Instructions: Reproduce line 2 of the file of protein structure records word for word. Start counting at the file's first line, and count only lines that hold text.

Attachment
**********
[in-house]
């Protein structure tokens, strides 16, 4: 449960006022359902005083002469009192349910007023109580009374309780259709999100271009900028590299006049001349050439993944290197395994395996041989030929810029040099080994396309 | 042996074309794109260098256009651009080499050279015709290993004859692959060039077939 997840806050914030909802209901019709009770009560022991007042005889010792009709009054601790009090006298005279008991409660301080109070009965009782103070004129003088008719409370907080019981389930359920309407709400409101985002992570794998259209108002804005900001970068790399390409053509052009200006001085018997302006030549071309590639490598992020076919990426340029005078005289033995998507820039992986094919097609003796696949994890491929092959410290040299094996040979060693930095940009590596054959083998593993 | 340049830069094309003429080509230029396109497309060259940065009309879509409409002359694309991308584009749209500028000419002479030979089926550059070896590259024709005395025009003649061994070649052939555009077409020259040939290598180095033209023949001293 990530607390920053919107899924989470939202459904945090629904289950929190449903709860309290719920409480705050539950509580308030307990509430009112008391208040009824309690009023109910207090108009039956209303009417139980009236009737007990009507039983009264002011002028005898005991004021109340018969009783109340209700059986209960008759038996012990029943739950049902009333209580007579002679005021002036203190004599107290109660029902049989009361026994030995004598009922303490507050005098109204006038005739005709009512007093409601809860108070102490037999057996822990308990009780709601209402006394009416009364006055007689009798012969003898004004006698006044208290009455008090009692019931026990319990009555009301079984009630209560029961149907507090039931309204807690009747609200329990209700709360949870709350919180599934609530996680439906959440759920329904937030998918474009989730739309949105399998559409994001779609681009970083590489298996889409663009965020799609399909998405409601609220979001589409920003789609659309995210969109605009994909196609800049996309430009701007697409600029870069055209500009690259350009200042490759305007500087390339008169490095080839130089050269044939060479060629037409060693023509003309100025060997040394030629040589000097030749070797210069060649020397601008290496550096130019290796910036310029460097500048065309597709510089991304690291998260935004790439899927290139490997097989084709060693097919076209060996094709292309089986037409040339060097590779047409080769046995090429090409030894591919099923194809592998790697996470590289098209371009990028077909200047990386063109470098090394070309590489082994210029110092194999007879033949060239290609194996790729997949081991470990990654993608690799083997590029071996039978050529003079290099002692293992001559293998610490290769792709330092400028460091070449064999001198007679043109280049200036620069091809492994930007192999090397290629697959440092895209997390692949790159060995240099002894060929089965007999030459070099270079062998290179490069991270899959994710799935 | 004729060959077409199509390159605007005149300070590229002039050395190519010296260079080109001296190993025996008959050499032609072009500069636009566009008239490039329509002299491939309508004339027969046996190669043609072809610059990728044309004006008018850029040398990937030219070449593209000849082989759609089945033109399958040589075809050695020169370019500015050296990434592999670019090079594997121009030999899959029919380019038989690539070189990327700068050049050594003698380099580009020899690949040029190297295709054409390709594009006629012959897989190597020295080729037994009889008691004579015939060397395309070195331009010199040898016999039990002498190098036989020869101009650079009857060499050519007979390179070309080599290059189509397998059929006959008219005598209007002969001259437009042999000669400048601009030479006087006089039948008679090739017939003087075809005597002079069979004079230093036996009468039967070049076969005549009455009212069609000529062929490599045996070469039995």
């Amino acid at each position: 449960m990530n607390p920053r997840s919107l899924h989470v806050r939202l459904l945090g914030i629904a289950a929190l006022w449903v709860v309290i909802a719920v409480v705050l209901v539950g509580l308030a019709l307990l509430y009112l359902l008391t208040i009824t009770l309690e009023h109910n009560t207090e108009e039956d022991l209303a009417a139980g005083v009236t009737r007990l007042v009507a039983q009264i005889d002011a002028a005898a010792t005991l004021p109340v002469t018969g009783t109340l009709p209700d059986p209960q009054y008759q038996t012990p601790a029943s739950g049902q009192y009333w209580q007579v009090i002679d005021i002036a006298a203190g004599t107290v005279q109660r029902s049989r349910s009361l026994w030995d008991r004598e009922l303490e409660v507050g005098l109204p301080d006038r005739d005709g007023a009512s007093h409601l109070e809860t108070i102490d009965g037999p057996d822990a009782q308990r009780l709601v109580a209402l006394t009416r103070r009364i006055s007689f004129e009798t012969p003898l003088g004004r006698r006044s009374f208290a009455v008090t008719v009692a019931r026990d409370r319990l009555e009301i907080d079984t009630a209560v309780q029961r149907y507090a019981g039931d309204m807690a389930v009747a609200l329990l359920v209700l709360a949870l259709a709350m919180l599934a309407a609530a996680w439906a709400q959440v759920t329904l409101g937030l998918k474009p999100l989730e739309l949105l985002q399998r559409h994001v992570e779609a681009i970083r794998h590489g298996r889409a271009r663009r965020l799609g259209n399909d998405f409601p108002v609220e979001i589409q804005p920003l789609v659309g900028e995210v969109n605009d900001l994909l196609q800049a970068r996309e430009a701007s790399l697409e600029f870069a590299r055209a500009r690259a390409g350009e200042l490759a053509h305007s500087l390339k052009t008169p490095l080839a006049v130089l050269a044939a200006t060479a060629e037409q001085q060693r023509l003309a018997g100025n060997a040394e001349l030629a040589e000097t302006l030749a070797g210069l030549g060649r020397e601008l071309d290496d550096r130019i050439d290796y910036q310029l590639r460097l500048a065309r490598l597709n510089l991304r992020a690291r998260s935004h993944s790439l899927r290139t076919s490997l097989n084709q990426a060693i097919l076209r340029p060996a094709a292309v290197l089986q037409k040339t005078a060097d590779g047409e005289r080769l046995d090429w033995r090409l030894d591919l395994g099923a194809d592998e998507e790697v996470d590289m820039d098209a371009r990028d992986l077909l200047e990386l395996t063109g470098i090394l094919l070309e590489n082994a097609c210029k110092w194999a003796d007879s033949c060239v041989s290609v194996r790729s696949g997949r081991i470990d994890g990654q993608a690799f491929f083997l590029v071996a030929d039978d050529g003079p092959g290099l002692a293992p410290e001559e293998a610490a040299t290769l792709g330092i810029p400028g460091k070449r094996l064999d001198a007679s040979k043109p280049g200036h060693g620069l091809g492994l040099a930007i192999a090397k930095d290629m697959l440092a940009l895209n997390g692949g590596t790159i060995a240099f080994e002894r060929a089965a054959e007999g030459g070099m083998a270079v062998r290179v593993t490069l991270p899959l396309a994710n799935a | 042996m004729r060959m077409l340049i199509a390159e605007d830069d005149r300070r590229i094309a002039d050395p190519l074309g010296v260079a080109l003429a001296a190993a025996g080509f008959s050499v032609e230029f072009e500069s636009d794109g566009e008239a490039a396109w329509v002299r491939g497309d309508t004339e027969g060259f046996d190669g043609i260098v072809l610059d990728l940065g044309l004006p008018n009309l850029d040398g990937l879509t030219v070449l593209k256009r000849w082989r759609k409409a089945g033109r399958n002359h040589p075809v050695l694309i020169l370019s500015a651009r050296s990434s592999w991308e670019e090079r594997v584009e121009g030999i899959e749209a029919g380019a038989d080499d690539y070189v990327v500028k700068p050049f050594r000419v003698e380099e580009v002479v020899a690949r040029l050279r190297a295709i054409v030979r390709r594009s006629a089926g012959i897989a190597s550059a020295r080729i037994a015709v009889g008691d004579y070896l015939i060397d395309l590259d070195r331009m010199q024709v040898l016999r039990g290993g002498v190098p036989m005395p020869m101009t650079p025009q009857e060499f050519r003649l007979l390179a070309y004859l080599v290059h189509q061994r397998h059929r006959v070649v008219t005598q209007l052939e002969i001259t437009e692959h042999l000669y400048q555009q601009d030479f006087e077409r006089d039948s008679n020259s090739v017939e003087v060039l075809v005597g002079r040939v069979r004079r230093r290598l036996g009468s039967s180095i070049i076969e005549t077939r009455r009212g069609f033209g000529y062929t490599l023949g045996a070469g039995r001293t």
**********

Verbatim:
């Protein structure tokens, strides 16, 4: 449960006022359902005083002469009192349910007023109580009374309780259709999100271009900028590299006049001349050439993944290197395994395996041989030929810029040099080994396309 | 042996074309794109260098256009651009080499050279015709290993004859692959060039077939 997840806050914030909802209901019709009770009560022991007042005889010792009709009054601790009090006298005279008991409660301080109070009965009782103070004129003088008719409370907080019981389930359920309407709400409101985002992570794998259209108002804005900001970068790399390409053509052009200006001085018997302006030549071309590639490598992020076919990426340029005078005289033995998507820039992986094919097609003796696949994890491929092959410290040299094996040979060693930095940009590596054959083998593993 | 340049830069094309003429080509230029396109497309060259940065009309879509409409002359694309991308584009749209500028000419002479030979089926550059070896590259024709005395025009003649061994070649052939555009077409020259040939290598180095033209023949001293 990530607390920053919107899924989470939202459904945090629904289950929190449903709860309290719920409480705050539950509580308030307990509430009112008391208040009824309690009023109910207090108009039956209303009417139980009236009737007990009507039983009264002011002028005898005991004021109340018969009783109340209700059986209960008759038996012990029943739950049902009333209580007579002679005021002036203190004599107290109660029902049989009361026994030995004598009922303490507050005098109204006038005739005709009512007093409601809860108070102490037999057996822990308990009780709601209402006394009416009364006055007689009798012969003898004004006698006044208290009455008090009692019931026990319990009555009301079984009630209560029961149907507090039931309204807690009747609200329990209700709360949870709350919180599934609530996680439906959440759920329904937030998918474009989730739309949105399998559409994001779609681009970083590489298996889409663009965020799609399909998405409601609220979001589409920003789609659309995210969109605009994909196609800049996309430009701007697409600029870069055209500009690259350009200042490759305007500087390339008169490095080839130089050269044939060479060629037409060693023509003309100025060997040394030629040589000097030749070797210069060649020397601008290496550096130019290796910036310029460097500048065309597709510089991304690291998260935004790439899927290139490997097989084709060693097919076209060996094709292309089986037409040339060097590779047409080769046995090429090409030894591919099923194809592998790697996470590289098209371009990028077909200047990386063109470098090394070309590489082994210029110092194999007879033949060239290609194996790729997949081991470990990654993608690799083997590029071996039978050529003079290099002692293992001559293998610490290769792709330092400028460091070449064999001198007679043109280049200036620069091809492994930007192999090397290629697959440092895209997390692949790159060995240099002894060929089965007999030459070099270079062998290179490069991270899959994710799935 | 004729060959077409199509390159605007005149300070590229002039050395190519010296260079080109001296190993025996008959050499032609072009500069636009566009008239490039329509002299491939309508004339027969046996190669043609072809610059990728044309004006008018850029040398990937030219070449593209000849082989759609089945033109399958040589075809050695020169370019500015050296990434592999670019090079594997121009030999899959029919380019038989690539070189990327700068050049050594003698380099580009020899690949040029190297295709054409390709594009006629012959897989190597020295080729037994009889008691004579015939060397395309070195331009010199040898016999039990002498190098036989020869101009650079009857060499050519007979390179070309080599290059189509397998059929006959008219005598209007002969001259437009042999000669400048601009030479006087006089039948008679090739017939003087075809005597002079069979004079230093036996009468039967070049076969005549009455009212069609000529062929490599045996070469039995």